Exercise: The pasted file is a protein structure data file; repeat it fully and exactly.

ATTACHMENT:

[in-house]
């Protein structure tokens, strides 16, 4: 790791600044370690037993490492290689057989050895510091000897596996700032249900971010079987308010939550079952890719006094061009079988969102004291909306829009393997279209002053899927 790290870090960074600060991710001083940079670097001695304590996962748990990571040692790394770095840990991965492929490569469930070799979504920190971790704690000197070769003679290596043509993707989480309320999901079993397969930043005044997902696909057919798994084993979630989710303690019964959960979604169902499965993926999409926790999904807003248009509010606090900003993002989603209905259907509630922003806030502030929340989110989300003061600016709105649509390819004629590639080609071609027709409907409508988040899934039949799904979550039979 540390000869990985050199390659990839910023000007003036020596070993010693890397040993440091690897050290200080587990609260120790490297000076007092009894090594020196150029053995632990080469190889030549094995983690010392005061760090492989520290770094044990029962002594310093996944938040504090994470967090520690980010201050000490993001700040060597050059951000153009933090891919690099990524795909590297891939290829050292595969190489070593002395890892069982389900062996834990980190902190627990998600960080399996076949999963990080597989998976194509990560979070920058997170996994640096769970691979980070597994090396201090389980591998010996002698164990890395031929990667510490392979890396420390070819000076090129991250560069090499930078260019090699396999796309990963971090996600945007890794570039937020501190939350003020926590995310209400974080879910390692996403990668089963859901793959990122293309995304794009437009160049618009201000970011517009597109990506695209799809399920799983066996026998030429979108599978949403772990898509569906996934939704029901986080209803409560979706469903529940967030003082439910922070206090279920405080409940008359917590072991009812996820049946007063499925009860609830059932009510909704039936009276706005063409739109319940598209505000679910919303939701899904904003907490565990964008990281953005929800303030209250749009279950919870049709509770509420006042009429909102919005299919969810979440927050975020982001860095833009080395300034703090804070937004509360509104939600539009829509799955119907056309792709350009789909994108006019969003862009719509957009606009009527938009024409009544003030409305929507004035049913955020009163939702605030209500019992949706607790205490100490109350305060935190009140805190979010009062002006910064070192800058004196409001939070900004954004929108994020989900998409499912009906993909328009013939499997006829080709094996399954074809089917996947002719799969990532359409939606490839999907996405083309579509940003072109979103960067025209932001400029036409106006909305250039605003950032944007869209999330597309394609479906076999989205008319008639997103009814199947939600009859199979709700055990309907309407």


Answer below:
[in-house]
């Protein structure tokens, strides 16, 4: 790791600044370690037993490492290689057989050895510091000897596996700032249900971010079987308010939550079952890719006094061009079988969102004291909306829009393997279209002053899927 790290870090960074600060991710001083940079670097001695304590996962748990990571040692790394770095840990991965492929490569469930070799979504920190971790704690000197070769003679290596043509993707989480309320999901079993397969930043005044997902696909057919798994084993979630989710303690019964959960979604169902499965993926999409926790999904807003248009509010606090900003993002989603209905259907509630922003806030502030929340989110989300003061600016709105649509390819004629590639080609071609027709409907409508988040899934039949799904979550039979 540390000869990985050199390659990839910023000007003036020596070993010693890397040993440091690897050290200080587990609260120790490297000076007092009894090594020196150029053995632990080469190889030549094995983690010392005061760090492989520290770094044990029962002594310093996944938040504090994470967090520690980010201050000490993001700040060597050059951000153009933090891919690099990524795909590297891939290829050292595969190489070593002395890892069982389900062996834990980190902190627990998600960080399996076949999963990080597989998976194509990560979070920058997170996994640096769970691979980070597994090396201090389980591998010996002698164990890395031929990667510490392979890396420390070819000076090129991250560069090499930078260019090699396999796309990963971090996600945007890794570039937020501190939350003020926590995310209400974080879910390692996403990668089963859901793959990122293309995304794009437009160049618009201000970011517009597109990506695209799809399920799983066996026998030429979108599978949403772990898509569906996934939704029901986080209803409560979706469903529940967030003082439910922070206090279920405080409940008359917590072991009812996820049946007063499925009860609830059932009510909704039936009276706005063409739109319940598209505000679910919303939701899904904003907490565990964008990281953005929800303030209250749009279950919870049709509770509420006042009429909102919005299919969810979440927050975020982001860095833009080395300034703090804070937004509360509104939600539009829509799955119907056309792709350009789909994108006019969003862009719509957009606009009527938009024409009544003030409305929507004035049913955020009163939702605030209500019992949706607790205490100490109350305060935190009140805190979010009062002006910064070192800058004196409001939070900004954004929108994020989900998409499912009906993909328009013939499997006829080709094996399954074809089917996947002719799969990532359409939606490839999907996405083309579509940003072109979103960067025209932001400029036409106006909305250039605003950032944007869209999330597309394609479906076999989205008319008639997103009814199947939600009859199979709700055990309907309407």